Masks, goggles trigger headaches in COVID-19 frontline workers
The wearing of personal protective equipment (PPE) may cause or exacerbate headaches in healthcare workers responding to the coronavirus disease 2019 (COVID-19) crisis, according to a Singapore study.
“The magnitude of this condition is clinically significant and might worsen if the current outbreak spreads widely and stays for a longer time, affecting the work performance of healthcare workers,” researchers said. “Perhaps, better strategies are needed for designing various personal protection equipment and reducing their exposure time by healthcare workers.”
The study included 158 healthcare workers, majority of whom were female (70.3 percent) and aged 23–35 years (77.8 percent). Participants consisted of nurses (64.4 percent), doctors (32.3 percent) and paramedics (3.2 percent). Almost a third (29.1 percent) had pre-existing primary headaches. [Headache 2020;doi:10.1111/head.13811]
All participants reported an increase in PPE usage since the COVID-19 outbreak. In the past 30 days, they wore N95 face masks for an average of 18.3 days, for 5.9 hours per day. Almost everyone used goggles (96.8 percent) as their protective eyewear, worn for 5.7 hours per day, for a mean of 18.2 days. This resulted in 5.7 hours of combined daily use of protective eyewear and N95 masks, lasting for 18.0 days.
Eighty-one percent of the participants reported experiencing new headaches associated with the use of the N95 masks with or without eye protection. Headaches were bilateral in all cases and were described as a sensation of pressure or heaviness (87.5 percent), or as throbbing or pulling pain. Headaches developed within an hour of donning the PPE.
Subsequently, the pain would spontaneously resolve in most of the participants within 30 minutes of taking off the masks or protective eyewear.
Participants who had pre-existing primary headaches were at greater risk of de novo, PPE-associated headaches (odds ratio [OR], 3.44, 95 percent confidence interval [CI], 1.14–10.32; p=0.013), as were those working in the emergency department (OR, 2.39, 95 percent CI, 1.05–5.47; p=0.019).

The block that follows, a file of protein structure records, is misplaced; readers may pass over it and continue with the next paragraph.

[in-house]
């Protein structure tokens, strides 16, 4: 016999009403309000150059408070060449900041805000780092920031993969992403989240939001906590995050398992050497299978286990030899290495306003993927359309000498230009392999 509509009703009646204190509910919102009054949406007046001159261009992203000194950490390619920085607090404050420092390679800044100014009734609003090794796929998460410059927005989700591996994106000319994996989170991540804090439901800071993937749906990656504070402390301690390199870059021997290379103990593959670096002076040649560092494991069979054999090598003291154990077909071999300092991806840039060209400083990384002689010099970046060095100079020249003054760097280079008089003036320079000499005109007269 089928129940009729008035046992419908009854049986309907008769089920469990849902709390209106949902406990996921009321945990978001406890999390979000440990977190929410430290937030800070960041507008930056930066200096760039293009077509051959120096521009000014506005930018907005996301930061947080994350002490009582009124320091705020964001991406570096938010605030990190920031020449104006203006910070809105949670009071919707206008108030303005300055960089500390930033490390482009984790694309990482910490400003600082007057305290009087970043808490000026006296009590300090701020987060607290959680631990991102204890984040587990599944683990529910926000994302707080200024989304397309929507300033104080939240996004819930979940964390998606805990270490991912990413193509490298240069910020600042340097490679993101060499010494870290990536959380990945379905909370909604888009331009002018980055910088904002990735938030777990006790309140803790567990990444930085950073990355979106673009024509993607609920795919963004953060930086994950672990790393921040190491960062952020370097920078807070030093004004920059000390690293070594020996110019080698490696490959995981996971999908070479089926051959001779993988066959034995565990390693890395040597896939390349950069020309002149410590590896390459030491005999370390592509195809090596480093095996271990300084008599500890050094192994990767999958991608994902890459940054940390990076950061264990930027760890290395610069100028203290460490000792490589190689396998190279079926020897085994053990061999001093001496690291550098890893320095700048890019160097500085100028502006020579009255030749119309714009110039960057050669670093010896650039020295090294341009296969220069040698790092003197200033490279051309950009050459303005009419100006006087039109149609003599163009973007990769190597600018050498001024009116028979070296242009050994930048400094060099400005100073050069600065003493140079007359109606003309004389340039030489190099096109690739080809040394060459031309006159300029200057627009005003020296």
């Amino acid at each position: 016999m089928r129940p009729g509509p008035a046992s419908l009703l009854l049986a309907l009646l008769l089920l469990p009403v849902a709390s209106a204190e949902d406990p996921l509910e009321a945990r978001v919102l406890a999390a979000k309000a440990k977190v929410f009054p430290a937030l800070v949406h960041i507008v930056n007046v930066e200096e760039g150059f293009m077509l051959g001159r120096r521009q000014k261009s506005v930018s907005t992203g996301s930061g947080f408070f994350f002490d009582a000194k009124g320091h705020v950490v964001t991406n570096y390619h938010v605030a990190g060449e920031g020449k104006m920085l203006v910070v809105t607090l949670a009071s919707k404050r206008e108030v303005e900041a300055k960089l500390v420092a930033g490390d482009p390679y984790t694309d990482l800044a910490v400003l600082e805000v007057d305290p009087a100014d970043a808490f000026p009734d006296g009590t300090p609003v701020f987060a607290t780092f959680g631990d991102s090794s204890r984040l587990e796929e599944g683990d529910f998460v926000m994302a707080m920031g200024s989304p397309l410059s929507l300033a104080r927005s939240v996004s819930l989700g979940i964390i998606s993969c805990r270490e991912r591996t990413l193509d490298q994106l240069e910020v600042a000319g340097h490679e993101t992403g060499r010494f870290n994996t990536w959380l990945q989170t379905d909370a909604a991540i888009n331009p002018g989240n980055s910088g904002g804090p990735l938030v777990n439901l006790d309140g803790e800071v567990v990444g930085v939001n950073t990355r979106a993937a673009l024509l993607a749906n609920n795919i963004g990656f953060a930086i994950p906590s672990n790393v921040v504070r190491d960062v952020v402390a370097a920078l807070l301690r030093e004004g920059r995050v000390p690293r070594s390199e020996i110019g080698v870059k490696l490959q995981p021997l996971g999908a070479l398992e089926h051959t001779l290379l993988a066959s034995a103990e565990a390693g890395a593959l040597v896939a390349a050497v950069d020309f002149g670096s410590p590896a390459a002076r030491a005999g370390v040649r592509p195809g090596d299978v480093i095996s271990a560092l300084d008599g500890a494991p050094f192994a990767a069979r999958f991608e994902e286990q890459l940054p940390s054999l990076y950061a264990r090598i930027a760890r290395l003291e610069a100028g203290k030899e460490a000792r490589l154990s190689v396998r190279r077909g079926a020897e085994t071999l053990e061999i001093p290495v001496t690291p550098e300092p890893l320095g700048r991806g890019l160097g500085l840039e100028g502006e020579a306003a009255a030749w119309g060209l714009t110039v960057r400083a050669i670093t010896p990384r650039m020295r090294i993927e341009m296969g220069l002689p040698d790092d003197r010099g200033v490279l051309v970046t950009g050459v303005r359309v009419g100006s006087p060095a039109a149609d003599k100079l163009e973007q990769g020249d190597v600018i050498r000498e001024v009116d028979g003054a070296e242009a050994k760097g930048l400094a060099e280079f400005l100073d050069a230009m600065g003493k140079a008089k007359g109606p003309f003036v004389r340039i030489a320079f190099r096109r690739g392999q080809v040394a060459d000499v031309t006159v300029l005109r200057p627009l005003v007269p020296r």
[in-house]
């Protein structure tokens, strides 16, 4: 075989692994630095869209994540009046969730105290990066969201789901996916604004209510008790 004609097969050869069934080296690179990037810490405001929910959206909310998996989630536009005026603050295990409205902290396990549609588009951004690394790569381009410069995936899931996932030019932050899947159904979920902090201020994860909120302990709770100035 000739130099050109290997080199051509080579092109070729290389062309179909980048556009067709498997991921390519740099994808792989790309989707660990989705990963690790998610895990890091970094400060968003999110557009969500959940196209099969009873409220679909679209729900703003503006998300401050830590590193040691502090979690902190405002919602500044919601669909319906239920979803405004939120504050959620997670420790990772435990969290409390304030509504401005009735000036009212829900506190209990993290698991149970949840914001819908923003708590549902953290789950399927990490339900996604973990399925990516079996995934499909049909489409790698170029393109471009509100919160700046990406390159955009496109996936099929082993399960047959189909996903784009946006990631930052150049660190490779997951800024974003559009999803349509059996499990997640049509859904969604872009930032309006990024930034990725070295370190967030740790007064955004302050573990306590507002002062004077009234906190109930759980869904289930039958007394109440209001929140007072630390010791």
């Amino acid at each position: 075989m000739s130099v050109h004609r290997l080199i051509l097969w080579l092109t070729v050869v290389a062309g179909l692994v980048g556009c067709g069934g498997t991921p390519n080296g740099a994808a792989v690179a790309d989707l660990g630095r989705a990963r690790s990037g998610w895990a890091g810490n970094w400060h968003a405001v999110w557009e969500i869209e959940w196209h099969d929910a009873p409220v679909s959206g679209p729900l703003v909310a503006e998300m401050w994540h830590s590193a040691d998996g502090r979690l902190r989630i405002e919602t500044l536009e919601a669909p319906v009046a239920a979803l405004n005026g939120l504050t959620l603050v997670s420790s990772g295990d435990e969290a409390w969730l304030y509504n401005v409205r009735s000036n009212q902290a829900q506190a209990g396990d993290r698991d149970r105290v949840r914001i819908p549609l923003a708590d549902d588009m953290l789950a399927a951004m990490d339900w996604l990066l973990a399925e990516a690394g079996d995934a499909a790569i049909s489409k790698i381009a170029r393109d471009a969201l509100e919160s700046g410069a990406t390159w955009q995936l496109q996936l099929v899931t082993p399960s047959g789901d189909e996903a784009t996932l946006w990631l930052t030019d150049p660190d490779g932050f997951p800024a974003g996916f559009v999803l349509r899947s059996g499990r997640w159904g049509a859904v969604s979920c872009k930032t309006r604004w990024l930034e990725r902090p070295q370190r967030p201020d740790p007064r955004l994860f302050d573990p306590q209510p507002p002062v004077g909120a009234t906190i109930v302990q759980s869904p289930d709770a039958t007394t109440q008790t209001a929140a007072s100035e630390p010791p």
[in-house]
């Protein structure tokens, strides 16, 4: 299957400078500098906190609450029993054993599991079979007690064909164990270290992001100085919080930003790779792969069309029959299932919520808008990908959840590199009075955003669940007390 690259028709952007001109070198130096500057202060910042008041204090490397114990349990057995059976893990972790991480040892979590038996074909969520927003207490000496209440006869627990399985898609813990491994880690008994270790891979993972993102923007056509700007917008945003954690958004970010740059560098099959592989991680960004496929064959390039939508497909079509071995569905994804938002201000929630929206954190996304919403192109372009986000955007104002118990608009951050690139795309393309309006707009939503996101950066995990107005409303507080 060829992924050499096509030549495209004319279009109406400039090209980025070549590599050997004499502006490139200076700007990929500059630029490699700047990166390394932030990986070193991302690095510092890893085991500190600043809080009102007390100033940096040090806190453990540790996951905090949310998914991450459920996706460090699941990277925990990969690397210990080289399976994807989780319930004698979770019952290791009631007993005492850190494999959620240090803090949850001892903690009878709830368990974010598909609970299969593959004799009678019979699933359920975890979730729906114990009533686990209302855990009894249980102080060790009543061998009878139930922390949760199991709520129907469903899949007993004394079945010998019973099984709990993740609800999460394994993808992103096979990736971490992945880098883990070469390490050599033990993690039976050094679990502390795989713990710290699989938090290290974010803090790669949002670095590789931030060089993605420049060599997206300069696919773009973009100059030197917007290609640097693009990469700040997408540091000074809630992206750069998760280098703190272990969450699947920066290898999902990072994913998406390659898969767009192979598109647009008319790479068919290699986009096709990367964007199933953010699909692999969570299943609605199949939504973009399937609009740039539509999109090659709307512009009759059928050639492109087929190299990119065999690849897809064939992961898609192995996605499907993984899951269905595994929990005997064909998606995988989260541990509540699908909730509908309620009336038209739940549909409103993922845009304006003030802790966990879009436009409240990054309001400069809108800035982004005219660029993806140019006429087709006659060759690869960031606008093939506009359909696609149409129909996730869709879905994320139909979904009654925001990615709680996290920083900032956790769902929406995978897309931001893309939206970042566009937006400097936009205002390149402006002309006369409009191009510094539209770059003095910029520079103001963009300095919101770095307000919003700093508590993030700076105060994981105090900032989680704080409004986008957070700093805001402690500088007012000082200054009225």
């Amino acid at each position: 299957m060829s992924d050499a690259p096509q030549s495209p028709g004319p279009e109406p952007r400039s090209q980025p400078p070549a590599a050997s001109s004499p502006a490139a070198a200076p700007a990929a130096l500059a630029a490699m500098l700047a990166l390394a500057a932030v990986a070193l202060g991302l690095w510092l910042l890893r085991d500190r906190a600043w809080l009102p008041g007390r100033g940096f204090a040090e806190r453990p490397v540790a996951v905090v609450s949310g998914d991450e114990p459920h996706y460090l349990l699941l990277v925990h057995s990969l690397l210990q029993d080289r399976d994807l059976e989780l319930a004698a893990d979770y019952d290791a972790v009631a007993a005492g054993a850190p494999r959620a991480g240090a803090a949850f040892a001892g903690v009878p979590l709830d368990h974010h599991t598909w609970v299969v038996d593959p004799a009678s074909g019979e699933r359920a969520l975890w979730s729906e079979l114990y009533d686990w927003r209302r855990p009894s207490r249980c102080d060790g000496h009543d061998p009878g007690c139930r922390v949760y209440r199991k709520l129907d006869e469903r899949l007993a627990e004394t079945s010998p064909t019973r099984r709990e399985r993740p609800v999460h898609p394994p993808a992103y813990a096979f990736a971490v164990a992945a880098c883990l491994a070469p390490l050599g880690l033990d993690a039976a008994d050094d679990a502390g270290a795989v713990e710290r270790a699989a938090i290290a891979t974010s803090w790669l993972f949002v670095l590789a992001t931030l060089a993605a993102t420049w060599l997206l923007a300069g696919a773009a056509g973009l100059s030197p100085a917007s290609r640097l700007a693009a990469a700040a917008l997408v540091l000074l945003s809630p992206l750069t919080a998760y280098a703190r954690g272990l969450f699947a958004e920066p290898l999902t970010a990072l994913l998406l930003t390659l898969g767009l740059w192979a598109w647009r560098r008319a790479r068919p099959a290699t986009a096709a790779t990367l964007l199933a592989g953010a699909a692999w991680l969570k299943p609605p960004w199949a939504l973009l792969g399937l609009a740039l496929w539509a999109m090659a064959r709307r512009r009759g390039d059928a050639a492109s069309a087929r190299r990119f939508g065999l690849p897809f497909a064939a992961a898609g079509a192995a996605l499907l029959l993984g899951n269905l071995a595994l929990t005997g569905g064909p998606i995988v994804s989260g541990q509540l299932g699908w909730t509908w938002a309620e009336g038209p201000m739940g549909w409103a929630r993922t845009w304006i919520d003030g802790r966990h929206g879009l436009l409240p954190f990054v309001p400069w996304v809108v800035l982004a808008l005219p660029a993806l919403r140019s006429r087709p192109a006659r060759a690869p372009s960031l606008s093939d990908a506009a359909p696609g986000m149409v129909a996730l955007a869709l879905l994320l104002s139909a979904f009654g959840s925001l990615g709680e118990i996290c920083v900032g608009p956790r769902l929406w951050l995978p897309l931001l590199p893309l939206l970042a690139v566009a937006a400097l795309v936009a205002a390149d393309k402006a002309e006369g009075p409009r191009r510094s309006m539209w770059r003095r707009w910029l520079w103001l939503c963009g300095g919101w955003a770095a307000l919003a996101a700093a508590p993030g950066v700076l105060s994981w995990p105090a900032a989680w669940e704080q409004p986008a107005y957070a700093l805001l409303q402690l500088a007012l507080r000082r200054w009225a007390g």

Use of both pieces of PPE, individually or together for >4 hours per day, correlated with an elevated risk new headache.
Notably, 75.0 percent and 82.8 percent of headaches associated with the use of N95 masks and protective eyewear, respectively, satisfied the criteria of the 3rd edition of the International Classification of Headache Disorders for external compression headaches.
“Despite any discomfort, our subjects may have had to endure varying degrees of pain during their working hours, without the option of frequent adjustments or removal,” the researchers said. Such prolonged exposures may lead to more severe outcomes, like a full-blown migraine attack, especially in patients who are predisposed to headaches to begin with.
The problem is compounded by external factors, such as sleep deprivation, emotional distress, irregular meals and poor hydration, as the healthcare personnel work through their shifts.
“Perhaps, shorter duty shifts and the resultant shorter duration of PPE use might be a better strategy to avoid the adverse impacts of PPE usage,” the researchers suggested.